Efflux transporters, in general, were upregulated in livers of db/db mice. Abcc3 transports mono-ionic bile acids such as glycocholate and taurocholate , as well as glucuronide or glutathione conjugates of certain drugs (e.g. APAP-G and morphine-3-glucuronide) . Abcc3 and 4 expressions were significantly upregulated in db/db mice livers, in both genders. Abcc4 also transports bile acids, antiviral drugs, and cyclic nucleotides , but also contributes to the basolateral excretion of APAP-S [45, 46]. Reisman et al. demonstrated increased plasma APAP-G and APAP-S concentrations correspond with increased Abcc3 and 4 protein expression, respectively . Additionally, in a rat model of NASH, it was observed that increased Abcc3 expression enhanced urinary excretion of APAP-G . Increased expression of Abcc3 and/or Abcc4 is associated with enhanced excretion of APAP metabolites [19, 48]. In the present study, db/db mice had higher amounts of APAP-G and -S metabolites in urine, which was consistent with increased hepatic Abcc3 expression, and increased hepatic and renal Abcc4 expression. The reasons for higher excretion of APAP-G and APAP should be due to enhanced production of APAP-G and –S and/or enhanced basolateral excretion. Db/db mice also display increase in mRNA expression of the enzymes responsible for production of major conjugation metabolites like Ugt1a6 and Sult1a1 compared to C57BKS mice livers (Figure 8). Therefore, enhanced excretion of glucuronide and sulfate metabolites was expected. Overall, this data is consistent with published findings in children with NAFLD . Increased APAP-G levels were observed in plasma and urine samples from children presenting with NAFLD . Abcc1, 2, 4, and Abcg2 mRNA and/or protein expression was increased in liver, which is consistent with what was observed in livers of T2DM rats . Abcc1 and Abcg2, along with Abcb1, can transport the antidiabetic drug rosiglitazone . Severe liver injury has been reported in a person with T2DM  and cholestatic injury has also been observed after rosiglitazone therapy  – both suggesting hepatic clearance is necessary. Perhaps, differences in expression of these transporters in the diabetic liver could contribute to decreased hepatic clearance of rosiglitazone. An interesting observation is that rosiglitazone increases the incidence of cardiovascular disease in diabetic patients . As its use is still approved, determining whether diabetes could impede rosiglitazone clearance is important for predicting persons at risk.
The transporters analyzed in this study are known to be regulated by different mechanisms, involving various transcription factors such as Ppar-α, Pxr, constitutive androstane receptor (Car), nuclear factor E2-related factor 2 (Nrf2), Fxr, and Hepatocyte nuclear factor 1-alpha (Hnf-1α). Li and Klaassen (2004) showed that HNF1α levels are critical for constitutive expression of Slco1b2 in mouse liver . Also Slc22a6 and Slc22a7 expression in mouse kidneys is downregulated by targeted disruption HNF1α . Significantly reduced expression of Slco1a1 in liver, along with Slc22a7 in kidney in db/db mice suggests that HNF1α levels or binding is decreased in these mice. Similarly, Abcc3 and Abcc4 efflux transporter expression is regulated in part by Nrf2-keap1 pathway in liver . The present study clearly demonstrates that Abcc2-4 were upregulated in livers of db/db mice, which suggests activation of the Nrf2 and/or constitutive androstane pathways in these mice. Increased mRNA expression of Nrf2 and its target gene Gclc indicate that Nrf2-keap1 pathway is likely activated in db/db mice. The Nrf2-keap1 pathway is activated during periods of oxidative stress . Also as reviewed by Rolo and Palmeira, diabetes is typically accompanied by increased production of free radicals, present findings suggests that oxidative stress may be present in diabetic liver . Together, the data presented argue for additional future studies to better define nuclear receptor pathways that are upregulated in leptin/leptin receptor deficient models, which will aid in better understanding receptor-mediated mechanisms, which could regulate transporter expression in steatosis and T2DM. As reviewed by Klaassen and Slitt , Car and Pxr are also known for regulating Abcc2, 3, 5, 6 and Abcc2, 3 respectively. The observed increase in Abcc2, 3, 5, and 6 expression could be attributed to the observed increased in Car expression and activity, as shown in Figure 7.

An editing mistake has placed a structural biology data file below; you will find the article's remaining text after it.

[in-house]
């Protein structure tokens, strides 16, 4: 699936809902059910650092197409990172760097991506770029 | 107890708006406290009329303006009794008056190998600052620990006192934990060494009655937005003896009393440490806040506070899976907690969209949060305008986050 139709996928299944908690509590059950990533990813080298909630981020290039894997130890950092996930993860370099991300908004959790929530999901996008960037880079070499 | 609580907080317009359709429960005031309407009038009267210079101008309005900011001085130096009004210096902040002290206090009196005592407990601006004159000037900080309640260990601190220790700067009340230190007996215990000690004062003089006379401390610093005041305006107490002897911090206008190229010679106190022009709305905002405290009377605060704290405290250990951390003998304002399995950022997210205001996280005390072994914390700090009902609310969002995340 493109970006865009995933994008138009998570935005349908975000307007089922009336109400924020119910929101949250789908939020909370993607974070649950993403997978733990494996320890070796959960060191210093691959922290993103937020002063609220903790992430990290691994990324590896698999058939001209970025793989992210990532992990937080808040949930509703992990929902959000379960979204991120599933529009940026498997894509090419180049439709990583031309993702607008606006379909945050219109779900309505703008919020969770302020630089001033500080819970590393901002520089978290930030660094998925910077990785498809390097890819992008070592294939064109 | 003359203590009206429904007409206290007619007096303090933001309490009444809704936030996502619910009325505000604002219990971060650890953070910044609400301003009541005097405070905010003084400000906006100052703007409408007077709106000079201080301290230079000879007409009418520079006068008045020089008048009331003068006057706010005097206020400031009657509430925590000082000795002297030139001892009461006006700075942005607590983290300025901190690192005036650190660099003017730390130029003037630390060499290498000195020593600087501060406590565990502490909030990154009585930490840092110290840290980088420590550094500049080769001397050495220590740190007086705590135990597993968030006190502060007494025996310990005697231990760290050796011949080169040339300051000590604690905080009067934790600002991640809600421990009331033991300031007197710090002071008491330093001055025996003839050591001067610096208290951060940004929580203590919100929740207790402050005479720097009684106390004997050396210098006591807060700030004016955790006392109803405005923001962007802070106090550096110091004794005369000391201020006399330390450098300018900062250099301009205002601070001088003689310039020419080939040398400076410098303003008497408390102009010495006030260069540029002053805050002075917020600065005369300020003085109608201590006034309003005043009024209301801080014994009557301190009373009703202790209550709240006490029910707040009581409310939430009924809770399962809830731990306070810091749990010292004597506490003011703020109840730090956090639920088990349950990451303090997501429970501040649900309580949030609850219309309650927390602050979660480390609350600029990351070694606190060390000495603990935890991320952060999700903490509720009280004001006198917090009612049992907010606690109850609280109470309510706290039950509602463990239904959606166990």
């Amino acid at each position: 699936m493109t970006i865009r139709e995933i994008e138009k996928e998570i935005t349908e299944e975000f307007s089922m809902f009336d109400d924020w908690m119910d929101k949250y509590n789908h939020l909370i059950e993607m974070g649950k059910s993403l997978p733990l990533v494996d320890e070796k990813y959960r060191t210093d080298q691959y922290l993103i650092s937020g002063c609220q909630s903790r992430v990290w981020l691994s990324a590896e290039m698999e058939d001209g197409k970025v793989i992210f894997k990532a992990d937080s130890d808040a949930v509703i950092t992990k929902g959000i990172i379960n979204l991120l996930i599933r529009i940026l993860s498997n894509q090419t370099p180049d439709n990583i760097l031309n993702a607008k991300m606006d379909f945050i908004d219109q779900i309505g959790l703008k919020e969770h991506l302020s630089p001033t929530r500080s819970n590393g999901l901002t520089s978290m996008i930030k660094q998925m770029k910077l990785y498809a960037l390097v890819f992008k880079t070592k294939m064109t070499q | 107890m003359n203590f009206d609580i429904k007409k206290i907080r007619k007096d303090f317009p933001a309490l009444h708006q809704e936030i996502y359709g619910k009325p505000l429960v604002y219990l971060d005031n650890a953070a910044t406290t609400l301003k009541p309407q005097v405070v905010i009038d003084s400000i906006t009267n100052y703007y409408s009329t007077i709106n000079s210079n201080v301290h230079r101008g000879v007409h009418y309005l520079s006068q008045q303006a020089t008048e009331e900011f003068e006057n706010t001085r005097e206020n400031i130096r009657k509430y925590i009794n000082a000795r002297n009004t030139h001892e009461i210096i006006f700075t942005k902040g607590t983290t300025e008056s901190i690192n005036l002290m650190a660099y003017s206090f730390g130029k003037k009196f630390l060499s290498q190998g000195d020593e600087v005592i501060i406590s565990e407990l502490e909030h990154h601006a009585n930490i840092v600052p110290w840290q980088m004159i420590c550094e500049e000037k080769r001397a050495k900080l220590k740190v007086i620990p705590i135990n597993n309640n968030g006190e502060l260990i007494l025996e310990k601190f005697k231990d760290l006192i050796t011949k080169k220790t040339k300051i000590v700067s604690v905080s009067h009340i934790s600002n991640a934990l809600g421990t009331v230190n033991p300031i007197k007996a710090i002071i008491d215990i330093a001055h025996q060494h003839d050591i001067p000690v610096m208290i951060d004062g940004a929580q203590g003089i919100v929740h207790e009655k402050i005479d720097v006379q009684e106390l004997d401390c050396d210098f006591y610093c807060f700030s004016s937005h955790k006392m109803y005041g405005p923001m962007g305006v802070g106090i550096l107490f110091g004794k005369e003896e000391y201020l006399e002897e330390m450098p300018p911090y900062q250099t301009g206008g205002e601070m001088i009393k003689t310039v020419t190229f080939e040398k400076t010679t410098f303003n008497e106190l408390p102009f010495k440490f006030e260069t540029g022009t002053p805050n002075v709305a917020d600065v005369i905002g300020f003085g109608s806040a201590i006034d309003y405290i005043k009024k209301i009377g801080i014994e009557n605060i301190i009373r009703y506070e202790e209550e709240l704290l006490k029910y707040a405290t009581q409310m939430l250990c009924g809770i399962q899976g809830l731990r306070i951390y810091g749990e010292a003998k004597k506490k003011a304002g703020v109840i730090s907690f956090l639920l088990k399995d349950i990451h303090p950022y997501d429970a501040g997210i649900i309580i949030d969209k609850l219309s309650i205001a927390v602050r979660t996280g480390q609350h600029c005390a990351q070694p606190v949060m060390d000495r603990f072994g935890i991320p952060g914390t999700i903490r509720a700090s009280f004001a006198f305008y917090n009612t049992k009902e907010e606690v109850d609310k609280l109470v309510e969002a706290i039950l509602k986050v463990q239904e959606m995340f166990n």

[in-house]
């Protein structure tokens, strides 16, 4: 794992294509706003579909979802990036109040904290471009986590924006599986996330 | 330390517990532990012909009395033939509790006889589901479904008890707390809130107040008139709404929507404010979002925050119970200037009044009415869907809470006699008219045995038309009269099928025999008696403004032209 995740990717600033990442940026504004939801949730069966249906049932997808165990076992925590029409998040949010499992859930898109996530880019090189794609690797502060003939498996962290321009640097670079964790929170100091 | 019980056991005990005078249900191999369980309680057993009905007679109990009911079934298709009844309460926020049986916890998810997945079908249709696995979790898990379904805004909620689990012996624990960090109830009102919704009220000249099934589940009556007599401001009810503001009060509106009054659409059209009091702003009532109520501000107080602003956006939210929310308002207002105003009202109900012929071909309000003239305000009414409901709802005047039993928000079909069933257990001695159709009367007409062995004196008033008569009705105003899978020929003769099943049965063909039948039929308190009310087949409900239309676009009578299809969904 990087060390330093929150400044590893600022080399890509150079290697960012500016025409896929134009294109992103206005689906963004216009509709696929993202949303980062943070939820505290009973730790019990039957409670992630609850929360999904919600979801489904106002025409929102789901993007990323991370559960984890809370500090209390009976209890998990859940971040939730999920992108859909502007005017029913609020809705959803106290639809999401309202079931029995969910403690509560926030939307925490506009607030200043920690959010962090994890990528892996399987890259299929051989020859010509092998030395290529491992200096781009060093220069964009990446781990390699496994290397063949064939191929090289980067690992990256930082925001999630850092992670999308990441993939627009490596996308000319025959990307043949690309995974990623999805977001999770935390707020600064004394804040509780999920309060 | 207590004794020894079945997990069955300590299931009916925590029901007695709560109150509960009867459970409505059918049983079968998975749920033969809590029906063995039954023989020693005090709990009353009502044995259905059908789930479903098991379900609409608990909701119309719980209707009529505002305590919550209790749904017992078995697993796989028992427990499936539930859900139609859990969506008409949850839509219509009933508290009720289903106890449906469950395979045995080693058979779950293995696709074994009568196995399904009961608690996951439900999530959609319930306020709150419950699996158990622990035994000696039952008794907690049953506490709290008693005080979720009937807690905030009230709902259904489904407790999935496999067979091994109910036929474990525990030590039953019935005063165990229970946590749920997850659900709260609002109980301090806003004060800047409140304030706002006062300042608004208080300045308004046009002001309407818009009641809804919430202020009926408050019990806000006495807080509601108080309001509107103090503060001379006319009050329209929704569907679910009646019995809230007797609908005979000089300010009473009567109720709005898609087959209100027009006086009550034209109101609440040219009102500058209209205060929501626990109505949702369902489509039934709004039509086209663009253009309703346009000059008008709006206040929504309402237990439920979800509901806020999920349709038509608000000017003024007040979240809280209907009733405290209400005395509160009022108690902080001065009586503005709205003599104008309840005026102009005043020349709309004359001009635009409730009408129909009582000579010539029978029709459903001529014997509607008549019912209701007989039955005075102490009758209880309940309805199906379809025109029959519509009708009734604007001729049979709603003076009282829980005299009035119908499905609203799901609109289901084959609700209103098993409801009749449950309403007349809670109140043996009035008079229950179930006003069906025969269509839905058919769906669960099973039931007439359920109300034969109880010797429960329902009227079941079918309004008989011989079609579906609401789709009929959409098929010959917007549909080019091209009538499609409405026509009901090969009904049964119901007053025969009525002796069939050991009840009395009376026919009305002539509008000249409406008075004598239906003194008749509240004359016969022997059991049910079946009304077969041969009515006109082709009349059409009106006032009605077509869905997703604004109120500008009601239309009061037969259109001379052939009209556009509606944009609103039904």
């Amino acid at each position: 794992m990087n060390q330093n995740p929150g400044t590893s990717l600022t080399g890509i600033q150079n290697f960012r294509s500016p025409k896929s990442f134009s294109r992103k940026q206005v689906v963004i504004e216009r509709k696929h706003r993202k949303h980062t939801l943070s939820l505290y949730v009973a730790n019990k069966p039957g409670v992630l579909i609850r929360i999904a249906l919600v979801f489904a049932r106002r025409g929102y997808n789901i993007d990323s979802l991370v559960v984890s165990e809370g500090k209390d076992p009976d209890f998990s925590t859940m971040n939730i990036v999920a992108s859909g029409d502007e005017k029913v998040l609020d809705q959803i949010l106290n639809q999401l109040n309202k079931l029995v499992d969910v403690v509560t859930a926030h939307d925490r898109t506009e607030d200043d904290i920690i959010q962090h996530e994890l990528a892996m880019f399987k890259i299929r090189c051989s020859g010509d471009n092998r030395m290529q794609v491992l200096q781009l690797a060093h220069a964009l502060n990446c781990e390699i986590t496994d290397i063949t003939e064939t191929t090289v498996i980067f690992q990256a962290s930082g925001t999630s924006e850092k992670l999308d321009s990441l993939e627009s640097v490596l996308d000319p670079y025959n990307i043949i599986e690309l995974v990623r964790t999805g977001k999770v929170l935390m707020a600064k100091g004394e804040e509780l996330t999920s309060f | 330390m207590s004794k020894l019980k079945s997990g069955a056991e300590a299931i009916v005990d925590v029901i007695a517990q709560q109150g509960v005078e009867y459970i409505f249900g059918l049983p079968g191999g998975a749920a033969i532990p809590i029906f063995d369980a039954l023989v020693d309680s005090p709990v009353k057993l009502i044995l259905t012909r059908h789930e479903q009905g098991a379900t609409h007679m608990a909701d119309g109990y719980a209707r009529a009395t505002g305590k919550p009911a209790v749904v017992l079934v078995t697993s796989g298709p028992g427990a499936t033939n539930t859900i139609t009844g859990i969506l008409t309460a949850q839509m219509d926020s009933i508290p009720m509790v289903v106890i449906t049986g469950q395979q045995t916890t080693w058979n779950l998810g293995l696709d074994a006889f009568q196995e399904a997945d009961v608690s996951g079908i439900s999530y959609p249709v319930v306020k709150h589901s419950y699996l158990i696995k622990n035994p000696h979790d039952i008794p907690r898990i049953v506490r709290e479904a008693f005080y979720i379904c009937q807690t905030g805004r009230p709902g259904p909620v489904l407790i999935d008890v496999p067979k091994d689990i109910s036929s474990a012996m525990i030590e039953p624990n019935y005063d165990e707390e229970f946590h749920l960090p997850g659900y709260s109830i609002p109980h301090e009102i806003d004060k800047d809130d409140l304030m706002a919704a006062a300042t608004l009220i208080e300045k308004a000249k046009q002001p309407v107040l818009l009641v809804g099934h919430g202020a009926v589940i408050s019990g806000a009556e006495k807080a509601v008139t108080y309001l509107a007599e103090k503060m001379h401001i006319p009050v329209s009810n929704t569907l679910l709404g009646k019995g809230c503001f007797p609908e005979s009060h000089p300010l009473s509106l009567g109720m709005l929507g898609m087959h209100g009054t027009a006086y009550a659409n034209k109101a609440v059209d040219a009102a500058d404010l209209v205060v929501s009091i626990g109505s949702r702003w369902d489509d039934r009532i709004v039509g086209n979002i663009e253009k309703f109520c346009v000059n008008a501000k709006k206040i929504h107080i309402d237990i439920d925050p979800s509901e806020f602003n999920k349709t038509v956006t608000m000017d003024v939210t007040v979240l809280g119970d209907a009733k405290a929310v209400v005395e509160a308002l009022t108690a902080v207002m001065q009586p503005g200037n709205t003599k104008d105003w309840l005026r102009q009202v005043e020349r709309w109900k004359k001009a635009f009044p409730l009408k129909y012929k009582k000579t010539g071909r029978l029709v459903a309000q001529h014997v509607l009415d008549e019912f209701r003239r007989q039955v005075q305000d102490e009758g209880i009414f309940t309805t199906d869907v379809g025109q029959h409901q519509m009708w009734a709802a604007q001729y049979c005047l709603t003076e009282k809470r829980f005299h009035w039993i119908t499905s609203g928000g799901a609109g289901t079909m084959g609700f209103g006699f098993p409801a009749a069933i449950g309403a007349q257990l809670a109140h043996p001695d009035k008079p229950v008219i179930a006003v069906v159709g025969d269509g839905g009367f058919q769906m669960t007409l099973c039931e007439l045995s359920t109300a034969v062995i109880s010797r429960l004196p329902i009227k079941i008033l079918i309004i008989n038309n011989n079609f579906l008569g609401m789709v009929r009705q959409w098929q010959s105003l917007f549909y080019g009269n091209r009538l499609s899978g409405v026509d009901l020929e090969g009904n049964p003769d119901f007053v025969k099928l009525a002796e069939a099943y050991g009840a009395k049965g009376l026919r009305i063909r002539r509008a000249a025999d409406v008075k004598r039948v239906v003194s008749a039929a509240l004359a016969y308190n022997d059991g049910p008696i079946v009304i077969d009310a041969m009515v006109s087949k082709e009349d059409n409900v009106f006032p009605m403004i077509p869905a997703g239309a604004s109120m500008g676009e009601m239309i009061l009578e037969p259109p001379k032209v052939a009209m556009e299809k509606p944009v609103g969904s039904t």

Similar to the liver, transporter expression is markedly altered in kidneys of db/db mice. Maher and colleagues showed that targeted disruption in Hnf1α significantly downregulated Slc22a6, 7 and 8 and Slco1a1 mRNA in mice kidneys . This indicates that db/db mice might have differential expression or binding of Hnf1α. Also, these mice have severe hyperglycemia. During normal course, almost all of the glucose is absorbed from the nephrons during urine formation. But due to overwhelming amounts of glucose in glomerular filtrate, kidneys are unable to absorb it and thus excrete glucose in urine. This hyperglycemic urine may cause some alterations in transporter expression in kidneys.